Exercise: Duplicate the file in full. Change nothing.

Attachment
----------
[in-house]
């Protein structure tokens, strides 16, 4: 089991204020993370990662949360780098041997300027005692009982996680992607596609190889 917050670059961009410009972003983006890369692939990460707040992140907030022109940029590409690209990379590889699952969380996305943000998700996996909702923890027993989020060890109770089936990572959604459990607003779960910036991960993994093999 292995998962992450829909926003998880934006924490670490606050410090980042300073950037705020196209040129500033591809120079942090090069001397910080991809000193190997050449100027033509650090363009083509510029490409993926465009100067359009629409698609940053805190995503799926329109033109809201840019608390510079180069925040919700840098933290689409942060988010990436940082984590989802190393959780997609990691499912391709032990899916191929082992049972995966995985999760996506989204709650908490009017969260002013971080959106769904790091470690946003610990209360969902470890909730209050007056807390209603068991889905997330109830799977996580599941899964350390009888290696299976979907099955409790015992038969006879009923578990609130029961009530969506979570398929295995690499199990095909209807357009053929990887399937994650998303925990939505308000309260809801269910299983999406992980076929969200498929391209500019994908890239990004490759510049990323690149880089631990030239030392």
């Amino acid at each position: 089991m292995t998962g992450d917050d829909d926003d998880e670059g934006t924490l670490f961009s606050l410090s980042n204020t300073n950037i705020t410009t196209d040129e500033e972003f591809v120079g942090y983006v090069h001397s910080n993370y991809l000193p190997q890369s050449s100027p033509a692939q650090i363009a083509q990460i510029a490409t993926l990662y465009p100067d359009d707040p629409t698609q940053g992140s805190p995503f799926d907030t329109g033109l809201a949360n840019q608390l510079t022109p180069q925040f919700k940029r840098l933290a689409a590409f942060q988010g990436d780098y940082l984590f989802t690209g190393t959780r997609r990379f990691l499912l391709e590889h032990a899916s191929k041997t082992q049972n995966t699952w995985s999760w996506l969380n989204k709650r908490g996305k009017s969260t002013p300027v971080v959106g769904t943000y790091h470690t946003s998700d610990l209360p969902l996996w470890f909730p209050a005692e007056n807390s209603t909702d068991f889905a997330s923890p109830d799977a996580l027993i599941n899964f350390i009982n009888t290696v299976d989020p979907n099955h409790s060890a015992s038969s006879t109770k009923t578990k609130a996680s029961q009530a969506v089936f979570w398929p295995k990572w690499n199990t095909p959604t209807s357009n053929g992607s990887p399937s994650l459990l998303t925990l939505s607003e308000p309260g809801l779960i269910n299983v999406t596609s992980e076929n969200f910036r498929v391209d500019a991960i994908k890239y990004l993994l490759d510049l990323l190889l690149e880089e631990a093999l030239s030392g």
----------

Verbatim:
[in-house]
């Protein structure tokens, strides 16, 4: 089991204020993370990662949360780098041997300027005692009982996680992607596609190889 917050670059961009410009972003983006890369692939990460707040992140907030022109940029590409690209990379590889699952969380996305943000998700996996909702923890027993989020060890109770089936990572959604459990607003779960910036991960993994093999 292995998962992450829909926003998880934006924490670490606050410090980042300073950037705020196209040129500033591809120079942090090069001397910080991809000193190997050449100027033509650090363009083509510029490409993926465009100067359009629409698609940053805190995503799926329109033109809201840019608390510079180069925040919700840098933290689409942060988010990436940082984590989802190393959780997609990691499912391709032990899916191929082992049972995966995985999760996506989204709650908490009017969260002013971080959106769904790091470690946003610990209360969902470890909730209050007056807390209603068991889905997330109830799977996580599941899964350390009888290696299976979907099955409790015992038969006879009923578990609130029961009530969506979570398929295995690499199990095909209807357009053929990887399937994650998303925990939505308000309260809801269910299983999406992980076929969200498929391209500019994908890239990004490759510049990323690149880089631990030239030392």
């Amino acid at each position: 089991m292995t998962g992450d917050d829909d926003d998880e670059g934006t924490l670490f961009s606050l410090s980042n204020t300073n950037i705020t410009t196209d040129e500033e972003f591809v120079g942090y983006v090069h001397s910080n993370y991809l000193p190997q890369s050449s100027p033509a692939q650090i363009a083509q990460i510029a490409t993926l990662y465009p100067d359009d707040p629409t698609q940053g992140s805190p995503f799926d907030t329109g033109l809201a949360n840019q608390l510079t022109p180069q925040f919700k940029r840098l933290a689409a590409f942060q988010g990436d780098y940082l984590f989802t690209g190393t959780r997609r990379f990691l499912l391709e590889h032990a899916s191929k041997t082992q049972n995966t699952w995985s999760w996506l969380n989204k709650r908490g996305k009017s969260t002013p300027v971080v959106g769904t943000y790091h470690t946003s998700d610990l209360p969902l996996w470890f909730p209050a005692e007056n807390s209603t909702d068991f889905a997330s923890p109830d799977a996580l027993i599941n899964f350390i009982n009888t290696v299976d989020p979907n099955h409790s060890a015992s038969s006879t109770k009923t578990k609130a996680s029961q009530a969506v089936f979570w398929p295995k990572w690499n199990t095909p959604t209807s357009n053929g992607s990887p399937s994650l459990l998303t925990l939505s607003e308000p309260g809801l779960i269910n299983v999406t596609s992980e076929n969200f910036r498929v391209d500019a991960i994908k890239y990004l993994l490759d510049l990323l190889l690149e880089e631990a093999l030239s030392g």